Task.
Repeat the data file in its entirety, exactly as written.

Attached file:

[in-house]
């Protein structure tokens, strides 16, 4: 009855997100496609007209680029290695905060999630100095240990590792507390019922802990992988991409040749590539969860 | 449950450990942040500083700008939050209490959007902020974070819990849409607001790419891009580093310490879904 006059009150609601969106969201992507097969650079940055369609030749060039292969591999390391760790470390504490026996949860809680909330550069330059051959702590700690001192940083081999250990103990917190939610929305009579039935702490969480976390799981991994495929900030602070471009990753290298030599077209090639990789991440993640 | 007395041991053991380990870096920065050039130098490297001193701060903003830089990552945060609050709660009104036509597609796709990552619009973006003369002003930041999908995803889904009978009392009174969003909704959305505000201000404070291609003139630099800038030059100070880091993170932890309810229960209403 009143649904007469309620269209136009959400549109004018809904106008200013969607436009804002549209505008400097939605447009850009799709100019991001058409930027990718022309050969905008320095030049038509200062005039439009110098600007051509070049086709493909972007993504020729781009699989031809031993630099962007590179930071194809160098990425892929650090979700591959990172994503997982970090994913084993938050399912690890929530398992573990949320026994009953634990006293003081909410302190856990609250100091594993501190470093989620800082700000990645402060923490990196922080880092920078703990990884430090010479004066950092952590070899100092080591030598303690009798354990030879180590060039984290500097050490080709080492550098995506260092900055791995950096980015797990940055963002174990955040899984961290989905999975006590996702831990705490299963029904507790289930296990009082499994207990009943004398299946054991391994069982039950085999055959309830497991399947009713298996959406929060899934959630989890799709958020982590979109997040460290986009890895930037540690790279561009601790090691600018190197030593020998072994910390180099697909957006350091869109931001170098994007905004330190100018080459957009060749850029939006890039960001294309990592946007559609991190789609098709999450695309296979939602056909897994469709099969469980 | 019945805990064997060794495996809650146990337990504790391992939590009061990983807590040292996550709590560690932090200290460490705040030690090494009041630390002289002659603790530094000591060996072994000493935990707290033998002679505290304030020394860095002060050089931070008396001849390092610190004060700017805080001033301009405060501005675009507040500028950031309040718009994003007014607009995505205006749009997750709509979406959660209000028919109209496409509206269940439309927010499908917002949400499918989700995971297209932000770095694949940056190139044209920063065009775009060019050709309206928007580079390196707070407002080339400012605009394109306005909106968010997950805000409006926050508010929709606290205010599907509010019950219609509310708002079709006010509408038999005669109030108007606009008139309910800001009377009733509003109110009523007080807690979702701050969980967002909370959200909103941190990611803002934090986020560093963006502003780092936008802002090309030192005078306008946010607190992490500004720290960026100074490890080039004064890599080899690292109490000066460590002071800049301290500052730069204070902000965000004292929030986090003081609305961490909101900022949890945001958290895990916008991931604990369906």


[in-house]
């Protein structure tokens, strides 16, 4: 009855997100496609007209680029290695905060999630100095240990590792507390019922802990992988991409040749590539969860 | 449950450990942040500083700008939050209490959007902020974070819990849409607001790419891009580093310490879904 006059009150609601969106969201992507097969650079940055369609030749060039292969591999390391760790470390504490026996949860809680909330550069330059051959702590700690001192940083081999250990103990917190939610929305009579039935702490969480976390799981991994495929900030602070471009990753290298030599077209090639990789991440993640 | 007395041991053991380990870096920065050039130098490297001193701060903003830089990552945060609050709660009104036509597609796709990552619009973006003369002003930041999908995803889904009978009392009174969003909704959305505000201000404070291609003139630099800038030059100070880091993170932890309810229960209403 009143649904007469309620269209136009959400549109004018809904106008200013969607436009804002549209505008400097939605447009850009799709100019991001058409930027990718022309050969905008320095030049038509200062005039439009110098600007051509070049086709493909972007993504020729781009699989031809031993630099962007590179930071194809160098990425892929650090979700591959990172994503997982970090994913084993938050399912690890929530398992573990949320026994009953634990006293003081909410302190856990609250100091594993501190470093989620800082700000990645402060923490990196922080880092920078703990990884430090010479004066950092952590070899100092080591030598303690009798354990030879180590060039984290500097050490080709080492550098995506260092900055791995950096980015797990940055963002174990955040899984961290989905999975006590996702831990705490299963029904507790289930296990009082499994207990009943004398299946054991391994069982039950085999055959309830497991399947009713298996959406929060899934959630989890799709958020982590979109997040460290986009890895930037540690790279561009601790090691600018190197030593020998072994910390180099697909957006350091869109931001170098994007905004330190100018080459957009060749850029939006890039960001294309990592946007559609991190789609098709999450695309296979939602056909897994469709099969469980 | 019945805990064997060794495996809650146990337990504790391992939590009061990983807590040292996550709590560690932090200290460490705040030690090494009041630390002289002659603790530094000591060996072994000493935990707290033998002679505290304030020394860095002060050089931070008396001849390092610190004060700017805080001033301009405060501005675009507040500028950031309040718009994003007014607009995505205006749009997750709509979406959660209000028919109209496409509206269940439309927010499908917002949400499918989700995971297209932000770095694949940056190139044209920063065009775009060019050709309206928007580079390196707070407002080339400012605009394109306005909106968010997950805000409006926050508010929709606290205010599907509010019950219609509310708002079709006010509408038999005669109030108007606009008139309910800001009377009733509003109110009523007080807690979702701050969980967002909370959200909103941190990611803002934090986020560093963006502003780092936008802002090309030192005078306008946010607190992490500004720290960026100074490890080039004064890599080899690292109490000066460590002071800049301290500052730069204070902000965000004292929030986090003081609305961490909101900022949890945001958290895990916008991931604990369906």